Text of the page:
Eastern medicine should be fully exploited, and integrated with modern medicine to combine the advantages of both TCM and Western medicine. More research should be conducted into the efficacy and safety of TCM, and integration of TCM and Western medicine may provide promising breakthroughs in future clinical treatment. This strategy may allow for the development of new therapeutic strategies based on concepts of TCM and integrated medicine. There is a need for multimodal therapy and holistic approach to treat men (and their partners) with ED through complementary use of herbal supplements and modern drug to optimize underlying medical comorbidities; acupuncture, exercise or massage to reduce stress and strengthen the body; introduction and escalation of various medical therapy with use of mechanical therapy to further enhance penile erection; and lastly surgical intervention in suboptimal or refractory ED cases.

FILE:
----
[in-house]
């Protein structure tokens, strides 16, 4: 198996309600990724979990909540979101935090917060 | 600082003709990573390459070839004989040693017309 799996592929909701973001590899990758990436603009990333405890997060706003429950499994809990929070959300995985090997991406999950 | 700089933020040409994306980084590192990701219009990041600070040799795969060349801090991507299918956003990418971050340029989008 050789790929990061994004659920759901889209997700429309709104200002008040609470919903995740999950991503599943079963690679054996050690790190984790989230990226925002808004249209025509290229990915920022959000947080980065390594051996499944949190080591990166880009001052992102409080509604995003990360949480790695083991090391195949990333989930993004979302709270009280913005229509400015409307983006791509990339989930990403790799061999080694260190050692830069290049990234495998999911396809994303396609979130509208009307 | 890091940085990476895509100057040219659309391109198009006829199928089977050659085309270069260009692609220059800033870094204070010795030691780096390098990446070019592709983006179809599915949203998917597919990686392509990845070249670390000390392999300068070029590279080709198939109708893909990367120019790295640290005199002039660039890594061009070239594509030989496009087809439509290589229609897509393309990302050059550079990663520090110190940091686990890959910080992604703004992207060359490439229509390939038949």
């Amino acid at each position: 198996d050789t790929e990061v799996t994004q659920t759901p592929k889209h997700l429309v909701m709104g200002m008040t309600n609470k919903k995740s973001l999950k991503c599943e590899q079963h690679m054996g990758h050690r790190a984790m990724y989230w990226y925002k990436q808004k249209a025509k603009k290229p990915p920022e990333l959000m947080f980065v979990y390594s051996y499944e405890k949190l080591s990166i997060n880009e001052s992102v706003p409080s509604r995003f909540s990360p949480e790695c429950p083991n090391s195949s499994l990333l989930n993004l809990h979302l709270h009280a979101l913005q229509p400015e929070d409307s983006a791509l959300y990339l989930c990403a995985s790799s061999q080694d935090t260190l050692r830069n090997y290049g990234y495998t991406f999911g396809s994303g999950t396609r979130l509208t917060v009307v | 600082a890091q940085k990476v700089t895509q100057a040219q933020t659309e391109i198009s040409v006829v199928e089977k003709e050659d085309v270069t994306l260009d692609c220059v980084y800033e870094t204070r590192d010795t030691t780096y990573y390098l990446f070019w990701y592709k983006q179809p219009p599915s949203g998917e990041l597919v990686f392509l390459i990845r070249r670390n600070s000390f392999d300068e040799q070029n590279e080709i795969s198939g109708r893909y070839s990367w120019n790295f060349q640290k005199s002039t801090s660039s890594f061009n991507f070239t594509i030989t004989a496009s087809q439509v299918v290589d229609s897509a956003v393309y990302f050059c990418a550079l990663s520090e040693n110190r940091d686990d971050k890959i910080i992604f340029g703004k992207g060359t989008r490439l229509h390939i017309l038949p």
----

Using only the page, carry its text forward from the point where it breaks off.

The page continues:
With the advent of the “little blue pill” men’s sexual health has been thrust into the public eye and now, rather than worrying in embarrassed silence about “performance” issues, men are able to openly seek the help they need to function at their best. This is good news for the 30 million American men who suffer from erectile dysfunction or ED.1 And because 70 percent of ED cases are physiological in nature (it’s not just in your head) and often a sign of some other serious health issue, it is wise to address and correct the underlying physical imbalances that are hindering performance in the first place, ensuring both shortterm happiness and long-term health.
A study published in May 2014 in The Journal of Sexual Medicine found that some men can reverse erectile dysfunction with healthy lifestyle changes, such as exercise, weight loss, a varied diet, and good sleep. The Australian researchers also showed that even if erectile dysfunction medication is required, it's likely to be more effective if you implement these healthy lifestyle changes.